Unified Functional Testing 12.5
Hands down, the most exciting announcement made at this year’s HP Discover this year for me was LeanFT, but that’s not the only thing HP has been working on.
If you’re a Unified Functional Tester user, HP has made some significant improvements to UFT as well.
UFT 12.5 Highlights
The five main areas in which functionality has been added to or enhanced with UFT 12.5 are:
- Cross-Browser Testing
- Integrations & Technologies
- Flexible Consumption
HP has enhanced the Chrome recording ability and made it easier to create test scripts for cross-browser tests. This update should allow us to use one script that works against all four browsers: IE, Chrome, Firefox and Safari.
They’ve also added a way for users to easily specify which browser to run against and to receive a single report that shows the results of all the test executions against all the different browsers. Way cool!
This new feature is pretty wild. HP has separated all the code needed for UFT execution to create what they are calling a UFT Runtime Engine. This is a separate installation piece now, which allows users to easily deploy test scripts to other machines. It also includes a new license type, which offers users lower-priced license options for machines on which they just need to execute scripts.
When you buy the UFT bundle you’re getting both the UFT and LeanFT licenses. (This applies if you already have an existing Unified Functional Testing license.) You get to decide which flavor you want to use to create your test scripts. You can mix and match. You can also install both UFT and LeanFT on the same machine.
Mix and match licenses as you please; companies that have lots of licenses but still need more don’t need to buy UFT if they don’t need a full-blown solution. You can buy just the lower-cost LeanFT license, or even just a runtime engine license. This flexibility in the different licenses allows you to get only the functionality you really need, and will hopefully save you some money.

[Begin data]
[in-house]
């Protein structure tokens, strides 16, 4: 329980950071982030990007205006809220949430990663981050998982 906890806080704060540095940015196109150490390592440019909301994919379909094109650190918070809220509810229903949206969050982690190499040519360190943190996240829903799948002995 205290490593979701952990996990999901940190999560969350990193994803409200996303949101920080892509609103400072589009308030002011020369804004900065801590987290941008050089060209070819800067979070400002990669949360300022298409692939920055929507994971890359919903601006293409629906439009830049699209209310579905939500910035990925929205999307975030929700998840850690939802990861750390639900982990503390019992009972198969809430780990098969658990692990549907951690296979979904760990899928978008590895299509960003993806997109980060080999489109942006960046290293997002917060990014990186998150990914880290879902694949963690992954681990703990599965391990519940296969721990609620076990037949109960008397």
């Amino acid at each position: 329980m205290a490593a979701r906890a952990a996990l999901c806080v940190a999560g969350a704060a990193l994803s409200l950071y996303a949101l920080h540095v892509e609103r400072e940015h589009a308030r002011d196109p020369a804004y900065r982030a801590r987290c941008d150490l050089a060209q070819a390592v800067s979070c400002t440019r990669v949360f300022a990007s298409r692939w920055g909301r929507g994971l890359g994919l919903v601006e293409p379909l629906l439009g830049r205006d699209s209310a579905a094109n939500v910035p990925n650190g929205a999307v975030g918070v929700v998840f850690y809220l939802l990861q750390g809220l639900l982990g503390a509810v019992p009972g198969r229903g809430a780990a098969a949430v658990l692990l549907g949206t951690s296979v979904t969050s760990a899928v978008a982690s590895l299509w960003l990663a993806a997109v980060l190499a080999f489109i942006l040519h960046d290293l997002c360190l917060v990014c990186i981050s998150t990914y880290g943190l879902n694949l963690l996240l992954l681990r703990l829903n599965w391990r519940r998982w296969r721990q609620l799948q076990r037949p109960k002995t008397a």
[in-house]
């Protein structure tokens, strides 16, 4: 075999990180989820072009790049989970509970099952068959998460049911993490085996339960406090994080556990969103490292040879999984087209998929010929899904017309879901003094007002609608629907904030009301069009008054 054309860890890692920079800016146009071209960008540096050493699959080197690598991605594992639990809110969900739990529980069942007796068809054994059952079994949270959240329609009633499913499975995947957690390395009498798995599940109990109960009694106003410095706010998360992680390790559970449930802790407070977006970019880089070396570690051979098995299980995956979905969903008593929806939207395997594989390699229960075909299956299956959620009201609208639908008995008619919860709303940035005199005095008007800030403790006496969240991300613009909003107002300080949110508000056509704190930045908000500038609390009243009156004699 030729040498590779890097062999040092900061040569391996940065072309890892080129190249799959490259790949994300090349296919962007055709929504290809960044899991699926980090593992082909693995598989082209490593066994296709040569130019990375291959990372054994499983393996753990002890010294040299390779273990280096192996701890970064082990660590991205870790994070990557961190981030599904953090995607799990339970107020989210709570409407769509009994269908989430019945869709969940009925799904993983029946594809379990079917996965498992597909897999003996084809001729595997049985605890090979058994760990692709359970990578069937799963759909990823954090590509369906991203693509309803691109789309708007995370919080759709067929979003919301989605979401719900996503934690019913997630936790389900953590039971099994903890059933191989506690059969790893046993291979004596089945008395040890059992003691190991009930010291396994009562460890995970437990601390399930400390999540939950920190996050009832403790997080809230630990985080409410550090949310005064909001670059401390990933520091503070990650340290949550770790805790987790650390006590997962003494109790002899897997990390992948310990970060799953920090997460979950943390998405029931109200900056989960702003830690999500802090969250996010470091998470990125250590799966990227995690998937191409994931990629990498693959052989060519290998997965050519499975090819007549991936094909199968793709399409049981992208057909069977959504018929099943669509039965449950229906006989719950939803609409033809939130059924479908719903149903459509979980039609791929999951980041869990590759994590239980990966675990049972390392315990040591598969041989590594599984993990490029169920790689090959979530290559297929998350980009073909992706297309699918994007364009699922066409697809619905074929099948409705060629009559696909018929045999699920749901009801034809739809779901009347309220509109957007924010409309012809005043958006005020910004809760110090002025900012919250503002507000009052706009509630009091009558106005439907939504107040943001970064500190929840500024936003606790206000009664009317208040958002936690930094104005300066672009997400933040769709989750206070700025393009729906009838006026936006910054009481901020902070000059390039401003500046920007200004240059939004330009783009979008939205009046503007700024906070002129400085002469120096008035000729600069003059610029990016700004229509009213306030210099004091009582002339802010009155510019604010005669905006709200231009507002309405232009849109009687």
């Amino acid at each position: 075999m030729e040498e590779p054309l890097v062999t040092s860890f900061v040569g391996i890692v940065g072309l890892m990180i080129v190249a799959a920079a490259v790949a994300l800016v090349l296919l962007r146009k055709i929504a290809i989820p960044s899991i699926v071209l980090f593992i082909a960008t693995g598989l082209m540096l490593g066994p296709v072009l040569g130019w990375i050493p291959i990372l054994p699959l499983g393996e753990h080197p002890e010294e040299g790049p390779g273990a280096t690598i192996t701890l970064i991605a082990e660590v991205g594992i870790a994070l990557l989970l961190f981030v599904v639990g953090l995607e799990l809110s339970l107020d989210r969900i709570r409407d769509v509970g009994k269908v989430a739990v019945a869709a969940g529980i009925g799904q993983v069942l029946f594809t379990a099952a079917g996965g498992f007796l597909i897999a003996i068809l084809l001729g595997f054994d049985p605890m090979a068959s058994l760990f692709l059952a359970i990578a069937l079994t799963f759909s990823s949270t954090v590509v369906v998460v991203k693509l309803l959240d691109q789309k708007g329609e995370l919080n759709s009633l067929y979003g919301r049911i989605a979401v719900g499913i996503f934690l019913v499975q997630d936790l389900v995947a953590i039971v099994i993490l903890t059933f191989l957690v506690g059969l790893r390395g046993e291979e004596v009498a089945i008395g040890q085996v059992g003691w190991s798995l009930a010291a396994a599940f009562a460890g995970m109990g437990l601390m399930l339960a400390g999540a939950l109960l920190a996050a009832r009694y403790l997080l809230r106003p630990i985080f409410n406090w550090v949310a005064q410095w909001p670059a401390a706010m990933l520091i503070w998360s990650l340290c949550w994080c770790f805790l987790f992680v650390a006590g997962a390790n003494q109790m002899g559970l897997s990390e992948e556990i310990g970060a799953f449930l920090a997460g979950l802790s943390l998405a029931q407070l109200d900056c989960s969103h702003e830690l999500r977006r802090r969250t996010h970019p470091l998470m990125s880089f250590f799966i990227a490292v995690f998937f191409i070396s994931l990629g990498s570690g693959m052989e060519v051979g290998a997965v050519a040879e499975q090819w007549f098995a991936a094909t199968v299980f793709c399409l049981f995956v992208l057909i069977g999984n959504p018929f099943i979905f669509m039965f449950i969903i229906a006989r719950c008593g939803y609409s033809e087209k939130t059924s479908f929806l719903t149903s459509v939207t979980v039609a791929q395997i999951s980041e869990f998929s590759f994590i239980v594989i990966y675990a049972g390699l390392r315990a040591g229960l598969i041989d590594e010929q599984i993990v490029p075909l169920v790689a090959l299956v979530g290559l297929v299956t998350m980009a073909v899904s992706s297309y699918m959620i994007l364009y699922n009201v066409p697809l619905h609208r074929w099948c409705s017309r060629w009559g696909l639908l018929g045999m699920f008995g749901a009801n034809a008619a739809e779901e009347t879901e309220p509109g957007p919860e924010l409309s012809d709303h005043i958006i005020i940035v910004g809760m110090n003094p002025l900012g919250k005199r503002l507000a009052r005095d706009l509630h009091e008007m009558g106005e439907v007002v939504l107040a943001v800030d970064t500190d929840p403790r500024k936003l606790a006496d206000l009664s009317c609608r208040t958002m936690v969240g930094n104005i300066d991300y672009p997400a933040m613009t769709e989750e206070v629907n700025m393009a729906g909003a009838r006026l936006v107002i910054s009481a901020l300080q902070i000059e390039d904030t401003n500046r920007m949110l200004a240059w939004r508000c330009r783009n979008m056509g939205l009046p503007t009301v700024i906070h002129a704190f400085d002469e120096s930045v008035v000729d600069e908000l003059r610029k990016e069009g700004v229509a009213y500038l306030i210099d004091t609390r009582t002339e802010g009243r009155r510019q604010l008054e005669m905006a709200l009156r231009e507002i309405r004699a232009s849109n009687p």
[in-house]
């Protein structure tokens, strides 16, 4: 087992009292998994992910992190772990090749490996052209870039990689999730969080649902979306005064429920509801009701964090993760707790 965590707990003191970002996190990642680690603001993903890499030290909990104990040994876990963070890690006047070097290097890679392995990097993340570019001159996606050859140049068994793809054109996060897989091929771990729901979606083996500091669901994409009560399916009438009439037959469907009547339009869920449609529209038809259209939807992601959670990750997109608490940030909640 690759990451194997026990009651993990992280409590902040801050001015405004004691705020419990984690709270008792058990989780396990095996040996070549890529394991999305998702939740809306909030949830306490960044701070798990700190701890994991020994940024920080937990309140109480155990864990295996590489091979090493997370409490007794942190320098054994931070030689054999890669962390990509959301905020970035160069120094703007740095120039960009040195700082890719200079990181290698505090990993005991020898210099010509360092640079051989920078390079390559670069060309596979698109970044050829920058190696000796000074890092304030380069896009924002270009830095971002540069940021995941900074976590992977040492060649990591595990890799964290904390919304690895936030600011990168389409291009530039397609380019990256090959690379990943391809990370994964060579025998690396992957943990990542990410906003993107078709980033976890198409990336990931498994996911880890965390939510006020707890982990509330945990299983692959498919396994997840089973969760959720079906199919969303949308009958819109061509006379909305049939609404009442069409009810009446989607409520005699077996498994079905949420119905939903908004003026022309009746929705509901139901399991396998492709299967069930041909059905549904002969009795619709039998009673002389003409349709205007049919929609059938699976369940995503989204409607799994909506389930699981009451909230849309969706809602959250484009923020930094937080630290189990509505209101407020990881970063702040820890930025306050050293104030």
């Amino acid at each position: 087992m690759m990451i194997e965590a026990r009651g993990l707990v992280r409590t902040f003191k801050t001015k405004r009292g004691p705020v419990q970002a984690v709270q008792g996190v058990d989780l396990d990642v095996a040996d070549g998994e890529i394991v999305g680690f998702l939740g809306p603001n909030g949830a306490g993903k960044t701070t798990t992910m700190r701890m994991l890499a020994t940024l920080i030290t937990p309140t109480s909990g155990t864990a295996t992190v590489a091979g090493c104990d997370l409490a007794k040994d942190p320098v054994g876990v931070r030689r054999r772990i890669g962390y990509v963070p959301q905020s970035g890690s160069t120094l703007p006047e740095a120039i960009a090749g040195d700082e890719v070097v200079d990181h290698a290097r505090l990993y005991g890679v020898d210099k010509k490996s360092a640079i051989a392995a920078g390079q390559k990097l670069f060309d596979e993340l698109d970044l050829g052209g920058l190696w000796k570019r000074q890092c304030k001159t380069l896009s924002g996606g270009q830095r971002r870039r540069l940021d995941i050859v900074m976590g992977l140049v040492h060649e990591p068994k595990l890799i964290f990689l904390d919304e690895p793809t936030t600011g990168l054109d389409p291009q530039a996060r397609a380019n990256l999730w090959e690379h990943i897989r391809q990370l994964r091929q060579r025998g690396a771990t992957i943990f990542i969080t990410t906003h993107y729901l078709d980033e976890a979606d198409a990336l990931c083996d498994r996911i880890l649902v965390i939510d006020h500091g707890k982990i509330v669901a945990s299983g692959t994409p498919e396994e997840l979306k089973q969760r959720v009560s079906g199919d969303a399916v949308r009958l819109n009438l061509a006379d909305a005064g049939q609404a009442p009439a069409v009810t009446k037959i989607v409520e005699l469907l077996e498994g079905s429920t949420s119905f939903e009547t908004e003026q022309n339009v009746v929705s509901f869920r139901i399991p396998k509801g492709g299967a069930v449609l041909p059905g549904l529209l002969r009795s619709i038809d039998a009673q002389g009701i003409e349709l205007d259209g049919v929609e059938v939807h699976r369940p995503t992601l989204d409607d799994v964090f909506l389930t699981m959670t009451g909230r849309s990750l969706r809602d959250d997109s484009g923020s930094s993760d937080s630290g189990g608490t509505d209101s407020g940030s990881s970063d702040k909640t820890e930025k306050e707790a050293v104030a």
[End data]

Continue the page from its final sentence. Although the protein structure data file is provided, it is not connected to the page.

Since it hasn’t been released yet, I’m not sure what the cost difference will be between the different license options, but it sounds like it will be a considerable difference.
Can you convert a UFT script to a LeanFT script?
Someone in the UFT 12.5 session asked the question, “Can you convert the UFT script to a LeanFT script?” The answer was that the UFT object repository will be compatible with LeanFT, but that you’ll need to manually recreate your scripts in LeanFT.
I also saw a demo of a conversion tool that Gallop software (an HP partner) has created that looked pretty slick, but I’m not sure how well it works as of yet.
In any case, the only reason you should move from UFT to LeanFT is to take advantage of the Object Oriented Features of Java and C#. I can’t see many scenarios where you would want to convert your existing UFT scripts over without rewriting them specifically to take advantage of Java or C#.
I haven’t seen the new IDE UI, but I’ve heard it got a little facelift that’s supposed to make it easier to use. There have also been some keyword view enhancements which I never use, but maybe some of you do. It sounds like the biggest change here was the new, lightweight, HTML-based report feature. Now you can share results without your team members without them needing to have Results Viewer installed on their machine. This should make sharing info among your non-automation team members quicker and easier.
Integration & Technologies
With more and more companies moving to continuous delivery and integration, it was difficult before now to get UFT to fit into this new workflow. Thankfully, UFT 12.5 HP has added functionality that allows users to integrate with source-control tools like Git and Subversion. (This had been a long-standing hassle for me, since the only tool I could use for version control was ALM, which made it difficult to integrate our automation scripts with our Continuous Integration environment.)
UFT 12.5 will integrate better with HP Mobile Solution. There have also been some improvements around this for designing mobile tests, using the spy and highlighting within UFT. Now you can use the UFT SPY and highlight on mobile user interfaces. There is also a run mobile test option using UFT Jenkins plugin.
That’s everything worth noting from the HP Discover UFT session. When UFT 12.5 is officially released, I’ll try to update anything I missed or got wrong.
To sum it all up, it looks like HP is trying to create different licenses and flavors of their products to meet the requirements of a variety of users. I think many of these changes have come a little late, but I’m happy they’re finally here.